Gabriel and Peyman's decision not to draw the obvious inference about the higher SARs is all the more surprising because they had long known that the dielectric properties of bone marrow change with age. Back in 2001, they had reported a similar change in rat tissues —that time too, they didn't say a word about how it might raise the SARs. Yet, Gabriel realized its significance. "Children are not little adults," she told a meeting in Rome on children and cell phones the following spring. "We cannot afford not to do more research," she said (see MWN, M/J02, p.10).

At about the same time that Gabriel was delivering her talk in Rome, Gandhi published a new paper that showed what Gabriel and Peyman must have already known but had not stated in print: The higher conductivity found in baby rats means higher SARs in young children. Gandhi minced no words about the necessity to follow up. These results point to "an urgent need" to validate the finding for rats in children, he pleaded.

Still, seven years later when Gabriel finally had the better data from pigs to support everyone's long-held suspicions that children might be at greater risk, she once again held back.

While Christ and Kuster have shown that the SAR is higher in a child's bone marrow, we still don't know the dose (the SAR). It may be ten times higher than in adults, but we need the actual number, or at least a range of SARs. "That's coming," Kuster said. "We have a new research grant from the Swiss National Science Foundation to look at SARs induced by phones in specific tissues."

Slicing and Dicing SARs

The SAR is a curious quantity for setting exposure limits because it cannot be directly measured. You can't stick a probe into a live brain, nor can you work with dead tissues —the electrical properties of the tissues change as soon as the organism dies. Instead, one is left with making physical models, called phantoms, or running computer stimulations.

A phantom is a primitive substitute for the human head. It's little more than a plastic shell filled with a liquid designed to mimic the dielectric properties of brain matter. A phantom makes no allowance for variations in types of tissue or for internal structure. Even so, making SAR measurements is more complicated than you might think. A committee of the IEEE spent six years developing a protocol on how they should be done. The protocol is a highly technical and generally impenetrable document that runs 148 pages, replete with opaque assumptions. [Here's a typical sentence: "A simple analytical model of an infinite half-space layered tissue model exposed to a plane wave was utilized to investigate the impact of impedance matching, scattering, standing waves, etc., on the peak spatial-average SAR."] The process was run by industry insiders, who prefer to work out of public sight. Minutes of the committee meetings are secret —even the agendas are password protected. A couple of years ago when Microwave News asked to be on the committee's mailing list, representatives from the FDA and Motorola, who chaired the panel, said no.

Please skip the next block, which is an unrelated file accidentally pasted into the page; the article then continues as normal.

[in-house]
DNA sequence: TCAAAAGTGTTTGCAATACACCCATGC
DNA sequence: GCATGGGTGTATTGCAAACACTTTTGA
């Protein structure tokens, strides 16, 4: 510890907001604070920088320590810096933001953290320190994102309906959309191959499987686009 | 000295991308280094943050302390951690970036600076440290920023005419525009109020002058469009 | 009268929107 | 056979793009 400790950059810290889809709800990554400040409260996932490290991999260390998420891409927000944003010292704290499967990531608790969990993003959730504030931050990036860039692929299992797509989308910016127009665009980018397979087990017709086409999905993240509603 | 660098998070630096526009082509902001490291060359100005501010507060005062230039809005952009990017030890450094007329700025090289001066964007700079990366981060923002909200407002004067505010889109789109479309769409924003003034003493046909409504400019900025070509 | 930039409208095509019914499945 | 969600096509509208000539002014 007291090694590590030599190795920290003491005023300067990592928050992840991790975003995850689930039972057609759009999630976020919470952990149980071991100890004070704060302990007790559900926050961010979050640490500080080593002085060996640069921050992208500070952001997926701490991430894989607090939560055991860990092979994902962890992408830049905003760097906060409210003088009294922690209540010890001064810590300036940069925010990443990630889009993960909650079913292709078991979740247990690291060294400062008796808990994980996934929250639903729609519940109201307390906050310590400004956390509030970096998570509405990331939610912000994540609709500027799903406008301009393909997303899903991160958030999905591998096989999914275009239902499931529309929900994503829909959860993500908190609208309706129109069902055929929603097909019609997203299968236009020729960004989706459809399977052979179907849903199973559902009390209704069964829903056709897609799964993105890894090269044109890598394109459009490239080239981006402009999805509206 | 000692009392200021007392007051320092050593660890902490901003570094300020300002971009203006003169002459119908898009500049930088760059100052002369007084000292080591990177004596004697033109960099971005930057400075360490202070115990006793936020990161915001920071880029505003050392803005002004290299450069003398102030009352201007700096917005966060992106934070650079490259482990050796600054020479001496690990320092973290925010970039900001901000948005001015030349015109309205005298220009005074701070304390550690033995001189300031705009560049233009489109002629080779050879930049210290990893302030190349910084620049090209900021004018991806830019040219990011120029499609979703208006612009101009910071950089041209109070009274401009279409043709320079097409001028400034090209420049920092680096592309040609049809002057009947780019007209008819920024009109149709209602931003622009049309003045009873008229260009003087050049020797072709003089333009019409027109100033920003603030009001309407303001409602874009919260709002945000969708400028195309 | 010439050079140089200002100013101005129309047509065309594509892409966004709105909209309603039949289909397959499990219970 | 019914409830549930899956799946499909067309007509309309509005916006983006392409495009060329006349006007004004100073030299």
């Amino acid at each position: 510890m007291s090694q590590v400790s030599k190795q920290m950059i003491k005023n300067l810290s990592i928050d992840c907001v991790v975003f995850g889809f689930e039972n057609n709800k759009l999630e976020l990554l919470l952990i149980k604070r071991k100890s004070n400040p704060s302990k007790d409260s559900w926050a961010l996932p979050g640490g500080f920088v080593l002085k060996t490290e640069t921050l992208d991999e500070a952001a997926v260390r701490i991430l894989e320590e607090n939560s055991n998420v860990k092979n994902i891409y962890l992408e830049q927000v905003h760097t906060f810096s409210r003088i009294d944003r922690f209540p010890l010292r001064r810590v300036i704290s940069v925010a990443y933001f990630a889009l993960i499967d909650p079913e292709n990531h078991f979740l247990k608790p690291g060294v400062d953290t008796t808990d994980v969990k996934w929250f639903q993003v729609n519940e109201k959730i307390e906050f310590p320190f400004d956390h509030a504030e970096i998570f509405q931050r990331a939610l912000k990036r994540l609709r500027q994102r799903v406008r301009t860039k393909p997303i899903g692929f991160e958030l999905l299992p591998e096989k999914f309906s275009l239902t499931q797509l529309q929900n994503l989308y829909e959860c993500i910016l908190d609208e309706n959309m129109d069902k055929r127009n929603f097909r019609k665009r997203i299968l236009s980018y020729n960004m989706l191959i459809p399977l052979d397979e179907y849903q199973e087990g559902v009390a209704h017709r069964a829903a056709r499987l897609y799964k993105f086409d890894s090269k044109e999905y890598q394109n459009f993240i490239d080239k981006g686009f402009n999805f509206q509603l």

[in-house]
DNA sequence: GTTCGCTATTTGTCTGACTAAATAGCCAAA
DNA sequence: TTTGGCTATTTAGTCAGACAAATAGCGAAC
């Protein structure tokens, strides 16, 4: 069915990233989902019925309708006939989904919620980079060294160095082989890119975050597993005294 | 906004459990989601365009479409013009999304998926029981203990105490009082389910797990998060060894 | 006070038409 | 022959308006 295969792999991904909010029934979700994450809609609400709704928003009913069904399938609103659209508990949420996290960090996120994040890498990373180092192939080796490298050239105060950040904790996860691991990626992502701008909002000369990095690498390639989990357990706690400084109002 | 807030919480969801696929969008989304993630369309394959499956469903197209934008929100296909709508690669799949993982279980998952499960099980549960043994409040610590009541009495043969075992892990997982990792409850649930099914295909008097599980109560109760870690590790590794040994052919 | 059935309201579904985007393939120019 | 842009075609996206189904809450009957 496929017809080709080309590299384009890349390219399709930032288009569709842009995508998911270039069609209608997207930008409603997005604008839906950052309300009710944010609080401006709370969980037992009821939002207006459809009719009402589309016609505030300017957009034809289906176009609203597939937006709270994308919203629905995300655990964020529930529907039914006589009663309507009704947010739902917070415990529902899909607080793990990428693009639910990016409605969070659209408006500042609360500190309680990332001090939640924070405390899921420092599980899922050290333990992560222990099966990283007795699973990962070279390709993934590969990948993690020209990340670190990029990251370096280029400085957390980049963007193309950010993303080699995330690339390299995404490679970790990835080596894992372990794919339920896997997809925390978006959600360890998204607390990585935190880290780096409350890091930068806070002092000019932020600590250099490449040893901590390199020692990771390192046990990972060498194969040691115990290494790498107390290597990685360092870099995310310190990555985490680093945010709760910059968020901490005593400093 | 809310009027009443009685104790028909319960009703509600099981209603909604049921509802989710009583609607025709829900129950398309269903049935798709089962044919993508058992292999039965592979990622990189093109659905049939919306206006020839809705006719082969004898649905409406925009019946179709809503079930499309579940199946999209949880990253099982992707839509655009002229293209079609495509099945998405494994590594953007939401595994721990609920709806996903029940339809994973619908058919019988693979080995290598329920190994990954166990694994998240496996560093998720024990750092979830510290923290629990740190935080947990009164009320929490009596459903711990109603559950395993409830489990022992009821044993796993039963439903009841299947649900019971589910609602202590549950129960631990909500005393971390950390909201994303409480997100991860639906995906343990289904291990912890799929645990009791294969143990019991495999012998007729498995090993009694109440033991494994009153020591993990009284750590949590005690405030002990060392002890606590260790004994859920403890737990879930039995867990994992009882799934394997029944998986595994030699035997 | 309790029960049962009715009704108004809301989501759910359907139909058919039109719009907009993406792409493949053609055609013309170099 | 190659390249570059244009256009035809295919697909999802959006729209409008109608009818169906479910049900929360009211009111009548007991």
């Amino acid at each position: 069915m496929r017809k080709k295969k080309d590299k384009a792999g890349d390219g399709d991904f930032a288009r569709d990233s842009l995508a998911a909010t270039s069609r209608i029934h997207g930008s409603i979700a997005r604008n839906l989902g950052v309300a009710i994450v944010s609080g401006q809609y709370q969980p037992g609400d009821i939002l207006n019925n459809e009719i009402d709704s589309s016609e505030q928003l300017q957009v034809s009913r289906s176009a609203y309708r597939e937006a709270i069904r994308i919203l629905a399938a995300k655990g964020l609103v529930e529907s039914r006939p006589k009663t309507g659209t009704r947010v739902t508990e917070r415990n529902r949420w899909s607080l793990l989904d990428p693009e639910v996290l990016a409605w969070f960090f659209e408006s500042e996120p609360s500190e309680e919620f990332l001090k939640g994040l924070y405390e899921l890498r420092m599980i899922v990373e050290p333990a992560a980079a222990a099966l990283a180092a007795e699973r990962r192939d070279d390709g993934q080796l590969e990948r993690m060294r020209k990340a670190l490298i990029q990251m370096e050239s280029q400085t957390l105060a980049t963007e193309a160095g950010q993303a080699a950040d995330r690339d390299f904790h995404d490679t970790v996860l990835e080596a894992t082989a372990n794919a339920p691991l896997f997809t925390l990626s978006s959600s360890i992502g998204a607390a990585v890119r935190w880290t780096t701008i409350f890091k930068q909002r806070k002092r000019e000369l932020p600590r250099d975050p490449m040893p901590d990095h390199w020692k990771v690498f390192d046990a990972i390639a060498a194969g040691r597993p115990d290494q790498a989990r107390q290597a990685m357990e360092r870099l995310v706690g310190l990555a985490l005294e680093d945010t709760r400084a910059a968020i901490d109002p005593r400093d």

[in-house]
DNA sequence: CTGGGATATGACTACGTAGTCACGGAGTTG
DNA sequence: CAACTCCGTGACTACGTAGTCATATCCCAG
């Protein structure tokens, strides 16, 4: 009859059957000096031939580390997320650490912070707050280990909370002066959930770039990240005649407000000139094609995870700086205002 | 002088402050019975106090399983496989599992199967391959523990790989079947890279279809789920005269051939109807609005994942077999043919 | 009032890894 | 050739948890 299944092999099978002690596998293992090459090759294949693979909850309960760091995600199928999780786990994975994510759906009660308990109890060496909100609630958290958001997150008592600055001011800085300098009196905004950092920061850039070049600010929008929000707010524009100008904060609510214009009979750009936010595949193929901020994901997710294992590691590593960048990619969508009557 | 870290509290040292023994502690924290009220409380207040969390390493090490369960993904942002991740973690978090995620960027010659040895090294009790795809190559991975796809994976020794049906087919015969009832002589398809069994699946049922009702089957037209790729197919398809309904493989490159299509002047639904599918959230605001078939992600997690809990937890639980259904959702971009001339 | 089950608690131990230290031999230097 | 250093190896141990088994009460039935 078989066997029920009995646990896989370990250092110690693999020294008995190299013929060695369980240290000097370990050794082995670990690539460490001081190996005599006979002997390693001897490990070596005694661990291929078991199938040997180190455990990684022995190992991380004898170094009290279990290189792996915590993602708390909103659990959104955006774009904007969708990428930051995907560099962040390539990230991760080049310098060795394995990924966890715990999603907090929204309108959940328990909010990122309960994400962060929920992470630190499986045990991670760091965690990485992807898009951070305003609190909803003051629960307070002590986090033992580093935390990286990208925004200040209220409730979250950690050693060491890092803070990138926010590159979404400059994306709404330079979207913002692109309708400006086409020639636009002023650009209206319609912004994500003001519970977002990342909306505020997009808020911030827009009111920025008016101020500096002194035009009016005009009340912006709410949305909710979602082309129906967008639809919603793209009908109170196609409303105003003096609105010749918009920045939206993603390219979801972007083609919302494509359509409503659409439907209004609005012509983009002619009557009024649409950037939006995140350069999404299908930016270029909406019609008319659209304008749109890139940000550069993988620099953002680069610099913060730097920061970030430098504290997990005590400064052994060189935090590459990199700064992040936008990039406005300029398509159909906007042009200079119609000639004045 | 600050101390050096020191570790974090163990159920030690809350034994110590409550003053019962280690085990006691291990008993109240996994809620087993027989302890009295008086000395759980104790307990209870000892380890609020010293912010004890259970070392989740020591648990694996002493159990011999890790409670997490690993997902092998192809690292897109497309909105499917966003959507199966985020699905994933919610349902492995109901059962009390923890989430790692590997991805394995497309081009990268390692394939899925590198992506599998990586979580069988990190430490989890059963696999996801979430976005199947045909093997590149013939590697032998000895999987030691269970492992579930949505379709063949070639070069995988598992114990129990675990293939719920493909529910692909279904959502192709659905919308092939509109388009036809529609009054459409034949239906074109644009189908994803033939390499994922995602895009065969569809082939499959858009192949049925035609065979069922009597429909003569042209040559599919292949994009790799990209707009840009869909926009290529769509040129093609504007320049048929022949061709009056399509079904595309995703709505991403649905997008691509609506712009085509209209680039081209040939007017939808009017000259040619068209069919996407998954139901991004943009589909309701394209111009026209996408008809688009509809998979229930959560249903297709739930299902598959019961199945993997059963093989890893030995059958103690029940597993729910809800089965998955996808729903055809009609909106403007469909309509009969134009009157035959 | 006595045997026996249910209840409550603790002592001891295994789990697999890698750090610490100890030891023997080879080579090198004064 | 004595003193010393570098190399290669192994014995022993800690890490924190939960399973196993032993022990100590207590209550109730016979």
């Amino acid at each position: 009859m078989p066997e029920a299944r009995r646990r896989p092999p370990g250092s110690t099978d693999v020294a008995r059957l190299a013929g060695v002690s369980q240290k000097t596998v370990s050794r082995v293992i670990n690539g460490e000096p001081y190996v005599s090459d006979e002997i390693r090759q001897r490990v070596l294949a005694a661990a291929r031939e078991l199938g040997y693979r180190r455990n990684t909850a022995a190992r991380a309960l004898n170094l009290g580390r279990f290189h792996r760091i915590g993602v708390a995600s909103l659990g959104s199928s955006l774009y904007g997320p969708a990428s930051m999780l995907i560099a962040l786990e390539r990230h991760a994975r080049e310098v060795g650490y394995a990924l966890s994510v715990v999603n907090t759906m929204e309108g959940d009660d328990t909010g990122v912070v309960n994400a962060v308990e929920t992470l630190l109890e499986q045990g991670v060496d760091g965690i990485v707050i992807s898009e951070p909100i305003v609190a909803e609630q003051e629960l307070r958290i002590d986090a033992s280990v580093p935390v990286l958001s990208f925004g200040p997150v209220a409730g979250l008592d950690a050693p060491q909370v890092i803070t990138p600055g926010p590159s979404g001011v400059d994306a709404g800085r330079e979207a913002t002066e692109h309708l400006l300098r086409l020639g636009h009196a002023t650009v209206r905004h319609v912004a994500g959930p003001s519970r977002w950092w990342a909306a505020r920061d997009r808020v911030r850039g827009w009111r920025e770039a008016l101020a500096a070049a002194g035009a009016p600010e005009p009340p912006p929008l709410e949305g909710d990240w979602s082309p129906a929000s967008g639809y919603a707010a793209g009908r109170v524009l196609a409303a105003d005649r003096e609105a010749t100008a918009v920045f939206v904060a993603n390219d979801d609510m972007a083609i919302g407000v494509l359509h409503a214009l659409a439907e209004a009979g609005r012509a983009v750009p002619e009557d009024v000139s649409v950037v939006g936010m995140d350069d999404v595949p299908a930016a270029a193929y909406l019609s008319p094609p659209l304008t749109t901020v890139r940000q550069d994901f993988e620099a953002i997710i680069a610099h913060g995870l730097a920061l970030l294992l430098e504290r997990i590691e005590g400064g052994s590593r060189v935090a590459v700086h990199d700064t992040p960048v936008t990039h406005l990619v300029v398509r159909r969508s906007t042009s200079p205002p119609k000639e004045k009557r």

The protocol includes recipes to make the synthetic brain liquid: Start with deionized water, add salt, sugar, hydroxyethyl cellulose, etc. This gross simplification of what must be the most complex piece of evolutionary engineering is a conceit. As Allan Frey pointed out in 1979: "There is a very real question whether [an SAR] has any relevance to the biological organism." Frey, a well-known RF researcher now semi-retired and living in Potomac, MD, took the RF research community to task for relying on "a concept whose time came and went in the 1950s." Its use, he said, is "grossly misleading and "cannot be justified." No one wanted to hear it. Today, over 30 years later, SARs are by far the most common measure of dose and the same criticisms continue to echo. "The brain is not a giant bowling ball filled with fluid —that's ridiculous," Devra Davis told us recently.